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Bicycle Helmet Laws in Washington State

Colburn Law

Woman on bicycle with a helmet on
Bicycle accidents can lead to severe damage and injury, especially if you are not wearing a helmet at the time. Studies show that wearing a helmet increases cyclist safety significantly, protecting you from severe head trauma and brain injury.

However, not all states or municipalities require you to wear a helmet while riding. Do you have to wear a bicycle helmet in Washington state?

The Importance of Wearing a Helmet

Cycling can be very dangerous without proper safety equipment – especially helmets. Our brain is one of the most important organs in our body, and any damage to it can lead to lifelong complications. Helmets protect our skull and brain from injury in case we fall off or hit the ground – and without a helmet, our brains can risk significant damage that can lead to the following impacts.

  • Memory loss and difficulty concentrating
  • Irritability and mood swings
  • Inability to perform daily functions without assistance
  • Trouble speaking or moving
  • Vegetative state or coma
  • Seizures
  • Paralysis
  • Hearing and vision loss
  • Brain death

Wearing a helmet can turn a potentially fatal bike accident into a less severe one. Even if the city you live in does not require a bicycle helmet, you should try to wear one every time you ride and contact a bicycle accident attorney if you have been injured.

Washington Bicycle Helmet Laws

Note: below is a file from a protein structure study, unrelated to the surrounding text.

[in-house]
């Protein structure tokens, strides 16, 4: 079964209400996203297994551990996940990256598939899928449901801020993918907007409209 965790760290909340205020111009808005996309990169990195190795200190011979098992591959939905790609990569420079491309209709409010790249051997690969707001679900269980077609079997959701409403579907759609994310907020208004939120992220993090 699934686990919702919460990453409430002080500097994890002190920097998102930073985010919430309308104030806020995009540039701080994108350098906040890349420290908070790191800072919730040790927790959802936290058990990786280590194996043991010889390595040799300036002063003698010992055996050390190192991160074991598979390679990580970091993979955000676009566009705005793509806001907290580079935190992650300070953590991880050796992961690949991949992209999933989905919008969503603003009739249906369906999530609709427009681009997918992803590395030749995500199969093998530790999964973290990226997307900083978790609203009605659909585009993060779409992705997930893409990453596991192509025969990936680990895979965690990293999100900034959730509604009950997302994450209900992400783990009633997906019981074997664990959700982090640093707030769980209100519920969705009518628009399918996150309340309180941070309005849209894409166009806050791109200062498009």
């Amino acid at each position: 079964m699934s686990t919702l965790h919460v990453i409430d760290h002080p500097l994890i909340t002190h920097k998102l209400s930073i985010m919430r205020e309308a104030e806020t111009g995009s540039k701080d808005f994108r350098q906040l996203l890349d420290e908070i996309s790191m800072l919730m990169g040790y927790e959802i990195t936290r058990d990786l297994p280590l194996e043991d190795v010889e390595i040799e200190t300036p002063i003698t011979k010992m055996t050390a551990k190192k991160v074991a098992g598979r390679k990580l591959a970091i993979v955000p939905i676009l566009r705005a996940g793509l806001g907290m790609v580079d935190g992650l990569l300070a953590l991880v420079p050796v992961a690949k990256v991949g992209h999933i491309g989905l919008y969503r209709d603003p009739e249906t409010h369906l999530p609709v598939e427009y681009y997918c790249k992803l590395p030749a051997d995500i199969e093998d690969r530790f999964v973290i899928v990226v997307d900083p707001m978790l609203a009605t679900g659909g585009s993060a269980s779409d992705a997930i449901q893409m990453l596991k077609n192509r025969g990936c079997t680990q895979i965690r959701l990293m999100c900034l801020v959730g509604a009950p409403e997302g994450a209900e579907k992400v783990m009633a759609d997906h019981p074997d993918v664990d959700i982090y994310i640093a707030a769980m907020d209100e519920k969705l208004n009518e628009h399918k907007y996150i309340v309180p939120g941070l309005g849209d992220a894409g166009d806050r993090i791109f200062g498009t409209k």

In the state of Washington, wearing a bicycle helmet is highly recommended to protect you from injury and death while riding. However, the state does not require riders to wear a helmet while cycling. While no state law exists, different counties and municipalities do have helmet wearing requirements.

For example, all residents of King County, including Seattle, have to wear a helmet while riding a bike, as do residents of Spokane, Vancouver, Puyallup, and Aberdeen. However, Orting only requires residents under the age of 17 to wear helmets, and Poulsbo requires helmet use for anyone under the age of 18.

The area you live in may be subject to different requirements. Before you ride without a helmet, make sure you are complying with your local laws. To protect yourself from injury and to ensure you follow the law, always wear a helmet while riding.

Liability in Bicycle Accidents without a Helmet

Wearing a bicycle helmet is important if you are in an accident for legal reasons as well as for your own safety. If you suffer severe injuries while cycling and want to file an insurance claim or lawsuit against the person responsible for the accident, your lack of headgear could be an argument against you.

An insurance company or a defense attorney could claim that you did not take responsibility for your safety by not wearing a helmet. If you live in an area that requires a helmet,  these entities can claim that you were not following local laws and share a portion of liability.

These actions can reduce your overall settlement claim – sometimes reducing your ability to receive compensation at all. If you do not receive the compensation you need to recover from your injuries, you could suffer from significant financial burden.

Other actions can reduce your settlement too – for example, if you ride your bike on a sidewalk in a city where this act is illegal, you could share a portion of the liability for an accident. If you are riding your bike on a sidewalk in Seattle, however, you are complying with local law and this will not impact your claim. To protect yourself and your right to compensation, make sure to wear a helmet while cycling and to comply with all local and state laws.

You should always aim to wear a bicycle helmet while riding in Washington state. Not only does this help protect you in case of an accident, but wearing a helmet can also decrease your liability in a personal injury lawsuit or insurance claim. The safer you are, the less likely an insurance company or a defense attorney is to successfully place blame on you for your injuries.


Washington Bicycle Accident Hotspots